The session was moderated by Mr Felix Maonera (Deputy Head at the African, Caribbean and Pacific Group (ACP) Geneva Office) who started by explaining that the session will focus on the impact of technology on production and trade in small states, least developed countries (LDCs) and ACP countries. He stated that technology has the power to bring global and local markets together, and that innovation is an important resource for increasing production in the manufacturing sector. He also highlighted that for such states, transferring technology does not simply mean exporting or importing specific technologies, rather, it should mean building local capacity for efficient use and development of the technology.
Mr Andrew Staines (Ambassador and Deputy Permanent Representative of the United Kingdom Mission to the UN and Other International Organizations in Geneva) explained that the UK is making efforts in ensuring that small states can participate meaningfully in digital commerce. He explained that the recently-launched UK development plan also considers new forms of trade, including the digital economy. He further illustrated the UK Mission’s efforts towards aiding LDCs: the UK supports capacity-building programmes such as DiploFoundation’s course on digital commerce, targeting Geneva-based diplomats from LDCs. Moreover, the UK has supported the launch of the Commonwealth Standards Network, namely a platform for Commonwealth countries to exchange ideas, share best practices and impart knowledge, aiming to facilitate trade and foster innovation across the Commonwealth through the increased use of international standards. He concluded by saying that the UK also supports other programmes aiming to link trade and development (i.e. ‘how to do development in a digital world’), to promote digital commerce as a key player in curbing the digital divide, and to promote financial inclusion.
Mr Frank Van Rompaey (Head of the UNIDO Office in Geneva, United Nations Development Organisation (UNIDO)) first considered that industrialisation is a priority for LDCs as a way to add value to communities and start participating in digital trade. He maintained that the main focus of LDCs should still remain on the manufacturing sector which, compared to the service sector, is the actual source of technological development. He explained that the ‘Industrial Revolution 3.0’ has already started; however, in LDCs this process has still not been fully accomplished. Technology has the power to allow global value chains to emerge. The outcome of the revolution is that labour costs are expected to rise and hence force labour-intensive industries to relocate to LDCs. He then maintained that we cannot yet speak of the ‘Industrial Revolution 4.0’ because this process has still not affected production chains. He concluded by affirming that the opportunities and risks of the digitalisation of the economy largely depend on the type of the industry under consideration. For labour-intensive industries, the impact will not be as drastic as some commentators ventilate. He explained that there is still a clear window of opportunity for LDCs within the 2030 development agenda, especially if they focus on the manufacturing sector. In order for ‘Industry 4.0’ to develop, cyber production systems, a high-level of energy supply and well-integrated systems are needed. LDCs do not have those factors yet and their economies need to transform structurally first.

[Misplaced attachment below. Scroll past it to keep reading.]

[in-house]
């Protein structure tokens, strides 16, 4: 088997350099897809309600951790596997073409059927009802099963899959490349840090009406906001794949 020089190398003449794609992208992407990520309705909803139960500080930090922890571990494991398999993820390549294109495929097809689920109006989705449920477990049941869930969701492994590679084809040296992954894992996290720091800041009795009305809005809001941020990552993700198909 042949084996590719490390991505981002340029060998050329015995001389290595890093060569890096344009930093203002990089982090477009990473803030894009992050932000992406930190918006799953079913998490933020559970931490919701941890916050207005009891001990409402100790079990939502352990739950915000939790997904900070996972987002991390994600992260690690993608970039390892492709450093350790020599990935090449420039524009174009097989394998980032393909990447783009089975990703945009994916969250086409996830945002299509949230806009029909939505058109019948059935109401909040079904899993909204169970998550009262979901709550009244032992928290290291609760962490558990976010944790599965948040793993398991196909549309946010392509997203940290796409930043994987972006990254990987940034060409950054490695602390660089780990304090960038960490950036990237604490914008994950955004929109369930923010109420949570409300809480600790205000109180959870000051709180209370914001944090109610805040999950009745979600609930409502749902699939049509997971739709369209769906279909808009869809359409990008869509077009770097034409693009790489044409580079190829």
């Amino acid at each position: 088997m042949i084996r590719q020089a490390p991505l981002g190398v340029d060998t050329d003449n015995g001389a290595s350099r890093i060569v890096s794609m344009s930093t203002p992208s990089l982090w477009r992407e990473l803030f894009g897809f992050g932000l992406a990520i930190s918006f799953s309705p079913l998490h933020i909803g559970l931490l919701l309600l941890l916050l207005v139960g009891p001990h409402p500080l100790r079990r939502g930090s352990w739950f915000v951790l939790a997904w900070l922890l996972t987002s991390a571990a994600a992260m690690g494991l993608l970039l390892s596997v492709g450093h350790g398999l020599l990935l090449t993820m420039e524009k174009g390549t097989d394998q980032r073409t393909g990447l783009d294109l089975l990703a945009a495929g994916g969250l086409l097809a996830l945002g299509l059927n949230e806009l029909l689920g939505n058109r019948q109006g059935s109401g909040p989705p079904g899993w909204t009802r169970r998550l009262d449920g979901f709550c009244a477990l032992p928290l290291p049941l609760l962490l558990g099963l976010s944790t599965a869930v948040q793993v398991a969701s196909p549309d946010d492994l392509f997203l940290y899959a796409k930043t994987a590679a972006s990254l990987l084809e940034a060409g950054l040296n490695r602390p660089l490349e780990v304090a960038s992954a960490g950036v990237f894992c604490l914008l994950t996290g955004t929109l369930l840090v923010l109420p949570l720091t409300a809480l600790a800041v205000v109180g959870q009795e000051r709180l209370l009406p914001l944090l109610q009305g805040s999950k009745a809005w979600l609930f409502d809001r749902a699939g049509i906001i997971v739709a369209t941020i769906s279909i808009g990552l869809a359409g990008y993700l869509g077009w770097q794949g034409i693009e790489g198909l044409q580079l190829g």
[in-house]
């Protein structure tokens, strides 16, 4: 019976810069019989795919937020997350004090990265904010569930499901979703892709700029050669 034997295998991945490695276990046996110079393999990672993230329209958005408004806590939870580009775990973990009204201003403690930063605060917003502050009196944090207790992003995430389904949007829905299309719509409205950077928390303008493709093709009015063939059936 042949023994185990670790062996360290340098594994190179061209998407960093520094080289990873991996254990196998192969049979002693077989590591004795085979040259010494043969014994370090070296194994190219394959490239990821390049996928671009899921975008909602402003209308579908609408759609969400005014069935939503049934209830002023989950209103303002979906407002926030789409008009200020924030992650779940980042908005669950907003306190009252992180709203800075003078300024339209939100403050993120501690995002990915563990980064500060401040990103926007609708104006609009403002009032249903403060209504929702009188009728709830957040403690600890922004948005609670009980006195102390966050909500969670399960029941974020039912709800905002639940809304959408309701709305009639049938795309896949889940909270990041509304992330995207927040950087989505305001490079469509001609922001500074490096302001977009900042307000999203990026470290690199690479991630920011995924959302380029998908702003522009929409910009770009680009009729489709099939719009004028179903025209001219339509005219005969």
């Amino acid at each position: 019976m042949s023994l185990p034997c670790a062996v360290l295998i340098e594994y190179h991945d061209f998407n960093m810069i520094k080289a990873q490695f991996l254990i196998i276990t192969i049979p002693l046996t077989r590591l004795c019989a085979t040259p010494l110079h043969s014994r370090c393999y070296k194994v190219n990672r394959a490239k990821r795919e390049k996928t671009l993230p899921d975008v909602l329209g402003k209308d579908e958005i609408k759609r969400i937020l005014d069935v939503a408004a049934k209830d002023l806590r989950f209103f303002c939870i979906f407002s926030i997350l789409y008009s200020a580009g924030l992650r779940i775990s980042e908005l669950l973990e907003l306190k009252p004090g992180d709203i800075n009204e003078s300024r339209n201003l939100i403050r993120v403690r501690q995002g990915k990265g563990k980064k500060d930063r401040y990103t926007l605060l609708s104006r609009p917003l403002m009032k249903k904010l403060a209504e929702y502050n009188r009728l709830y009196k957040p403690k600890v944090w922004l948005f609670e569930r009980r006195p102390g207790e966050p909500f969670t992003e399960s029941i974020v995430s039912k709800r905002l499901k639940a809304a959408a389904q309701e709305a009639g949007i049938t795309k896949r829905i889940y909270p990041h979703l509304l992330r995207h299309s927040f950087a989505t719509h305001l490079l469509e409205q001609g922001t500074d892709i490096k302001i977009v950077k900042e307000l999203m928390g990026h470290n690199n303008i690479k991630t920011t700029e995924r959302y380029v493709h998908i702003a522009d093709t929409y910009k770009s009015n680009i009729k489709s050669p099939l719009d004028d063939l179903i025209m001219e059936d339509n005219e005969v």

Ms Marilia Maciel (Digital Policy Senior Researcher at DiploFoundation) considered that LDCs need to put policies in place in order to participate in the digital economy. At the same time, she said that LDCs need capacity-building programmes to allow them to also take part in policy discussions at the multilateral level.
She explained that DiploFoundation’s mission is to analyse, map, decrypt, and build information and knowledge around what is discussed in the ‘very scattered policy debate in Geneva’. She maintained that most of the sessions addressing capacity building at the WTO Public Forum target mainly small and medium enterprises (SMEs). However, she stressed the importance of not forgetting the policymakers, ‘those who develop the relevant policies for those who are on the ground’.
She then considered the three main challenges regarding capacity-development programmes for policy-makers:
First, there is an increasing intersection between digital and trade policies. Such an intersection was also present in the past (e.g. considering issues such as online consumer protection and privacy); however, the volume and the breadth of these issues are unprecedented. Moreover, such an intersection is not a language shift but a knowledge one: most of the regional trade agreements already have a clear digital component. And even if some countries are not part of such agreements, they are of importance to them as ‘when they want to be part of it in a later stage, the framework will have been already discussed for them’.
Second, there is doubt over if and how to engage in such negotiations. Negotiators will need to take their decisions based on facts, on the knowledge of the matter at stake. If we are talking about the digital economy, this entails a basic understanding on how the Internet works, its infrastructure, and the actors involved.
Third, trade negotiators need to find a point of common dialogue considered to be the existing asymmetries in digital development. Companies that are data intensive (e.g. Apple) have a budget that is higher than the economies of four LDCs together. She concluded by stating that this is precisely where capacity building comes into the picture. In the Digital Commerce course developed by DiploFoundation, the approach taken was factual, policy-based, and multidisciplinary as it comprised legal, policy and technical discussions.